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Iptables and ipchains both use the "KERN" facility not "LOCAL#", iptables at loglevel "WARN", and ipchains at loglevel "INFO", so for ipt your line should be: "kern.warn<tab><logfile>".
Variations in loglevel are possible, or can be replaced by an asterix, depending on what you log, please consult the syslog(d|.conf) manual.
If you don't have a firewall, it can't log, right? :-]
Btw1, you commented out the "KERN" facility. IMO if you don't want that on your console, you can raise the loglevel to something like "EMERG", or have it log to a file. You never know when you'll need this.
Btw2, the "LOCAL#" facility is only used by apps that can use it by changing a var in their config, or at compile time.
OTOH if you mean syslogd should log messages from fw's from other machines you'll have to redirect them in the syslog.conf on that machine, and have syslogd listen on this machine on 514/UDP.
Thanks for all your time. I think I was unclear from the beginning. The firewall is hardware and its logging messages and should send them to my linux syslog server. I setup a windows syslog server as a test and it worked.
On the box you send syslog *from* specify a line
"*.*<tab>@hostname" (w/o quotes, change hostname).
On the *receiving* box you need syslog started with the "-r" flag so it will listen on UDP port 514 for messages from remote servers. This ain't on by default in distro's.
Also add the line "syslog 514/udp" (if its not there) to the /etc/services.
Shake the chicken bones 3 times, sprinkle with penny-royale oil, do some admin voodoo chants, and presto, remote logging...
Thanks unSpawn but i still have problems. Im logging from a cisco firewall. If i setup kiwi on my windows workstation it works great. Its not logging to my linux workstation. I have syslog udp/514 in the /etc/services. I have it running with the -r. Still nada.......
Both devices can ping each other/etc/
It just doesnt want to work.
Any ideas on how to debug?
How does your logging look in Config on the Cisco?
Should be something along the lines of:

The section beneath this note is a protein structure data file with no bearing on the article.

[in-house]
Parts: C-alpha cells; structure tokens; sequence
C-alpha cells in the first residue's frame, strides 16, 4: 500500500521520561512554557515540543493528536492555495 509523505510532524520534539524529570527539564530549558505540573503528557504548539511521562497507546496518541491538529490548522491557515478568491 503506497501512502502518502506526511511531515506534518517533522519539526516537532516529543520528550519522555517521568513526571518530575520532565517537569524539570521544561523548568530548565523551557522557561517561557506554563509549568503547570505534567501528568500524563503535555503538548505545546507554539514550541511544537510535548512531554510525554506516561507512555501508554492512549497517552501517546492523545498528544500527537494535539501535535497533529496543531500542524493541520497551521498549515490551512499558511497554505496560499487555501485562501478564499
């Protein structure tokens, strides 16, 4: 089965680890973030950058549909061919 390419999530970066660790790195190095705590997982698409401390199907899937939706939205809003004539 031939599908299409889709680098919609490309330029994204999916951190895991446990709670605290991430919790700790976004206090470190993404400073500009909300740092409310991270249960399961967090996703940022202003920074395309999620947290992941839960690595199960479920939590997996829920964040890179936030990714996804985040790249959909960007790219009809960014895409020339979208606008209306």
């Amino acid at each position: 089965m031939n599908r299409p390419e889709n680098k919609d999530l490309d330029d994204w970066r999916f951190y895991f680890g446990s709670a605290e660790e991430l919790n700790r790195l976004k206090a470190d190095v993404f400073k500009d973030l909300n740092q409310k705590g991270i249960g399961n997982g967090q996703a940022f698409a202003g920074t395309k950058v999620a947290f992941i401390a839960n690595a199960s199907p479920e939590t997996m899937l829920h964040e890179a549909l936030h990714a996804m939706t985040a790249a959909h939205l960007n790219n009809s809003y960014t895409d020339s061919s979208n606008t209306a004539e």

logging <facility> (local0 to local7)
logging trap <logging_level> (? or like "informational">
logging source-interface <interface>
On the Linux box:
in /etc/syslog.conf add line with the logging facility specified on the Cisco:
Else; Not blocking from /etc/hosts.(deny|allow) from that address? Not blocking by fw? Does tcpdump show up anything from the Cisco address?
I added the *.* as show above and kernel messages showed up in my firewall.log. I did it as a test after touching the file to make sure syslog could write to it. hosts.allow and hosts.deny are both empty. /usr/sbin/tcpdump --> Cant read...Must be an executable or something. iptables/ipchains is not running.
What else am i suppossed to do? This should be working.
I start syslog via /etc/rc.d/init.d/syslog start -r
facility20 does equal local 4. Someone told me that its always offset by 16. ANyhow my kiwi syslog priority comes up as local4.notice........
Cant we eliminate the facility because i have entered *.* in my syslog.conf. Also im not running xinetd. Im not sure if some other process should be running.
So i think we can eliminate these:
1) facility ---> due to *.* in syslog.conf even though facility 20 is correct.
2) firewall.log --> This is writeable due to kernal messages showing up here due to *.* in syslog.conf.
Is there a way to test some more? Im not sure what else to do.
Thanks for everyones help.
Reading back I noticed you said you start syslog as "/etc/rc.d/init.d/syslog start -r". unless some wacky distro decides otherwise and mucked up SYSV stylee starting of daemons this can't be good, cuz I'm quite sure it won't pick up parameters on the cmdline else than start|stop|status and the like.
You will have to edit /etc/rc.d/init.d/syslog to add the "-r" parameter, then kill and start it.
Use netstat or socklist, and ps to verify its using UDP/514, and the flags include "-r" (ps ax).
Then I would like to suggest you try setting the Cisco facility line to specifically read anything starting with local like:
"logging facility local4".
Also note syslog *is* picky about tabs or spaces between the facility.priority and the logfile. Make sure your syslog.conf ends up with *all* tabs or *all* spaces, no mixing.
If this all won't work, and the kiwi box ain't the same IP as the Linux box, I would suggest you use tcpdump to see if the stream is there (w/o quotes):
"tcpdump -a -vv -i <interface> -p -c 1000 > tcpdump.log"
this will set the <interface> to promiscuous mode so itll receive all messages, log in ascii format with increased verbosity to the tcpdump.log and exit after 1000 packets are logged.
"cat tcpdump.log | grep -v "\^" | grep udp"
and it should show lines like
<timestamp> <cisco_address>.<port> > <linux_address>.514 udp <packet flags>.
If this works we definately know the error's on the syslog side, then we can opt to use logger(local) or netcat(remote) to test syslog further.
If this doesnt work, review your Cisco's conf (facility name and other logging options) or post the relevant logging lines here.